Yanni Kivotos, a Greek immigrant, bought a half-acre lot six years ago to eventually turn it into a four-story townhome development, which borders directly on newly constructed single lots. Kivotos, a trained dentist in his country of origin, decided that construction would be a great second career upon his arrival in Canada a few years back. But getting something approved only after six years was something he didn’t count on.

Kivotos had to satisfy the municipality’s environmental concerns. He had to put everything he wanted to do in writing for several different departments, including the number of eventual tenants, parking spaces, building type and number of floors his rental unit would contain. He also had to wait to see what the parent company of the building, West Bedford Holdings Ltd., a joint venture between Clayton Developments Ltd. and Cresco Ltd., would approve.

Then he waited. And waited. And waited. Six years later, he cleared the trees and broke ground.

“That’s probably my biggest issue with red tape around here, I don’t believe it ever should have taken so long,” he said from the little shack on the property. He had the time to talk because of a rainstorm hampering his crew’s efforts at a speedy completion. “I’m not the only one; I know of a few developers who say the same thing: when you get an idea and you present it, it takes [the municipality] a really long time to approve it, and that really doesn’t make sense to me.”

Kivotos said it’s a contradiction in terms that developers have to wait so long when they’re expected to add to the development of the area. “We’re making places for people to live, we’re adding to the tax base, but they put all these restrictions on us and make us wait,” he said. “Don’t get me wrong; it’s better than doing business back in Greece, but it still seems unnecessary,” alluding to the fact that in Greece he’d have a corrupt government to deal with, and government officials with their hands out before moving a project along in the process. All levels of government are easier to deal with in Canada, he said, adding that developments in the downtown core tend to approved faster than in the suburbs.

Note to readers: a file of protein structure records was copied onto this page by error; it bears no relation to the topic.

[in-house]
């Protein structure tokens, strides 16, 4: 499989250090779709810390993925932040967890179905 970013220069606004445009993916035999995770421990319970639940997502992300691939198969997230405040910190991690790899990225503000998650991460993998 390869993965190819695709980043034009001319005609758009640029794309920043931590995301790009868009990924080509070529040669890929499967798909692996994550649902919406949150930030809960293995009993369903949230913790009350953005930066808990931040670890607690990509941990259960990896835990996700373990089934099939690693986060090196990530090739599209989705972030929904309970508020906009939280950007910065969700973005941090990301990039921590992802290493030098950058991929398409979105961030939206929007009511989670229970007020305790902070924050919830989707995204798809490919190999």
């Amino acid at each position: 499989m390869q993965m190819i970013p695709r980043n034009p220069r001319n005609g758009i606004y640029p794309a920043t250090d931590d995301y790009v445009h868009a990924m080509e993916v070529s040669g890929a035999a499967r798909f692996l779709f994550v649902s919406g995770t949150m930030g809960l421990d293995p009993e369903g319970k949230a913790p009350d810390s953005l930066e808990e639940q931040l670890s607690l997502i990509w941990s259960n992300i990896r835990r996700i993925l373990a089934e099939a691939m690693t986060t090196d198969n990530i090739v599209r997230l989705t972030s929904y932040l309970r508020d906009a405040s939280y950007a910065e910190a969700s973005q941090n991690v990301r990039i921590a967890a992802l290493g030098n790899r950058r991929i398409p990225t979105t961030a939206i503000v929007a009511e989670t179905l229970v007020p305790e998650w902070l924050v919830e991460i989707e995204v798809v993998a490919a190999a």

At the other end of the spectrum, developer Mori Salehi is constructing Brookline Plaza, a commercial site that has yet to get a shovel into the ground. But in stark opposition to Kivotos, Salehi said the process has actually been fairly quick. Within a year, Salehi said, he was able to get a sign into the ground notifying passersby in Bedford of his intentions.

“Maybe it depends on what you’re doing but the process for us was smooth and we’re on time so far,” he said. “We got permission from the parent company fairly quickly and I have no complaints.”

That’s probably because all the work for the area was already done before Salehi came along. In the initial plan at the city’s website, Salehi’s lot was chosen for commercial development six years ago.

Local councillor Tim Outhit says this is one area where he can sympathize with developers. The time it takes, he said, really isn’t conducive to healthy development.

Outhit has become a fairly outspoken opponent against overdevelopment, stating that residents don’t seem to feel that they have a say in any kind of new construction. But he understands the frustration of those doing the building. Sometimes, he said, it’s a matter of a developer sticking to what they’re planning instead of changing it after approval is granted.

“Sometimes the land of no-decision goes on too long,” he said. “If you come forward and ask if you can build 40 storeys on a residential street where there are only houses, the answer should be a yes or no instead of taking years to decide. Especially if we already have a sense of what the answer will be.”

Like most towns and cities across Canada, public consultations will take place if a development is to be constructed in areas where it could have a major impact, which in itself, Outhit recognized, takes a lot of time. But, he said, this is what a democracy is about. He’d just like it to go a little faster.

To that end, the city actually is trying to make it easier, by bringing in more staff and looking at changes to the system. Council will discuss that in the new year.